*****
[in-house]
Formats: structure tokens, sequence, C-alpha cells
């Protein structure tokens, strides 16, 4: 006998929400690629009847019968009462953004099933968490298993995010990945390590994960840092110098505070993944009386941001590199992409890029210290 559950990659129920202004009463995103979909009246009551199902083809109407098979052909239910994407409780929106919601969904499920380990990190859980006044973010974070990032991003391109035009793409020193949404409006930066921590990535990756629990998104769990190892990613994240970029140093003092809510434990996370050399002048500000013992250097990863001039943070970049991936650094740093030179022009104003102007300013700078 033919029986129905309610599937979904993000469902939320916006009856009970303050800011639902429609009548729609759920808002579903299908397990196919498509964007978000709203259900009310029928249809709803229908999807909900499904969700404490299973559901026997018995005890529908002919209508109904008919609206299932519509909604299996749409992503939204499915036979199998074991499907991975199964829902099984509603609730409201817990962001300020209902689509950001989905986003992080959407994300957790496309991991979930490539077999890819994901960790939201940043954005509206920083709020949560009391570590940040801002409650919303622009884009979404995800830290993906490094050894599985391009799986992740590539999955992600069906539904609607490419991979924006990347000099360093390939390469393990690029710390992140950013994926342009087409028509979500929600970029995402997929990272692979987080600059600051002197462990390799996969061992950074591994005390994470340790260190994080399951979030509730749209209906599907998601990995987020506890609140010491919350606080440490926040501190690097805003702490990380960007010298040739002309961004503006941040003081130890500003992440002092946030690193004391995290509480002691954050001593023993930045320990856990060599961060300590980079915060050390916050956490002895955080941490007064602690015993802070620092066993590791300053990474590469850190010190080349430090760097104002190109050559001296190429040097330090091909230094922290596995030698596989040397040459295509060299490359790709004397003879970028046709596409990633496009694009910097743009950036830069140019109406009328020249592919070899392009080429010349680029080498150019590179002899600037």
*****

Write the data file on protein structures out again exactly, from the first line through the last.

[in-house]
Formats: structure tokens, sequence, C-alpha cells
């Protein structure tokens, strides 16, 4: 006998929400690629009847019968009462953004099933968490298993995010990945390590994960840092110098505070993944009386941001590199992409890029210290 559950990659129920202004009463995103979909009246009551199902083809109407098979052909239910994407409780929106919601969904499920380990990190859980006044973010974070990032991003391109035009793409020193949404409006930066921590990535990756629990998104769990190892990613994240970029140093003092809510434990996370050399002048500000013992250097990863001039943070970049991936650094740093030179022009104003102007300013700078 033919029986129905309610599937979904993000469902939320916006009856009970303050800011639902429609009548729609759920808002579903299908397990196919498509964007978000709203259900009310029928249809709803229908999807909900499904969700404490299973559901026997018995005890529908002919209508109904008919609206299932519509909604299996749409992503939204499915036979199998074991499907991975199964829902099984509603609730409201817990962001300020209902689509950001989905986003992080959407994300957790496309991991979930490539077999890819994901960790939201940043954005509206920083709020949560009391570590940040801002409650919303622009884009979404995800830290993906490094050894599985391009799986992740590539999955992600069906539904609607490419991979924006990347000099360093390939390469393990690029710390992140950013994926342009087409028509979500929600970029995402997929990272692979987080600059600051002197462990390799996969061992950074591994005390994470340790260190994080399951979030509730749209209906599907998601990995987020506890609140010491919350606080440490926040501190690097805003702490990380960007010298040739002309961004503006941040003081130890500003992440002092946030690193004391995290509480002691954050001593023993930045320990856990060599961060300590980079915060050390916050956490002895955080941490007064602690015993802070620092066993590791300053990474590469850190010190080349430090760097104002190109050559001296190429040097330090091909230094922290596995030698596989040397040459295509060299490359790709004397003879970028046709596409990633496009694009910097743009950036830069140019109406009328020249592919070899392009080429010349680029080498150019590179002899600037």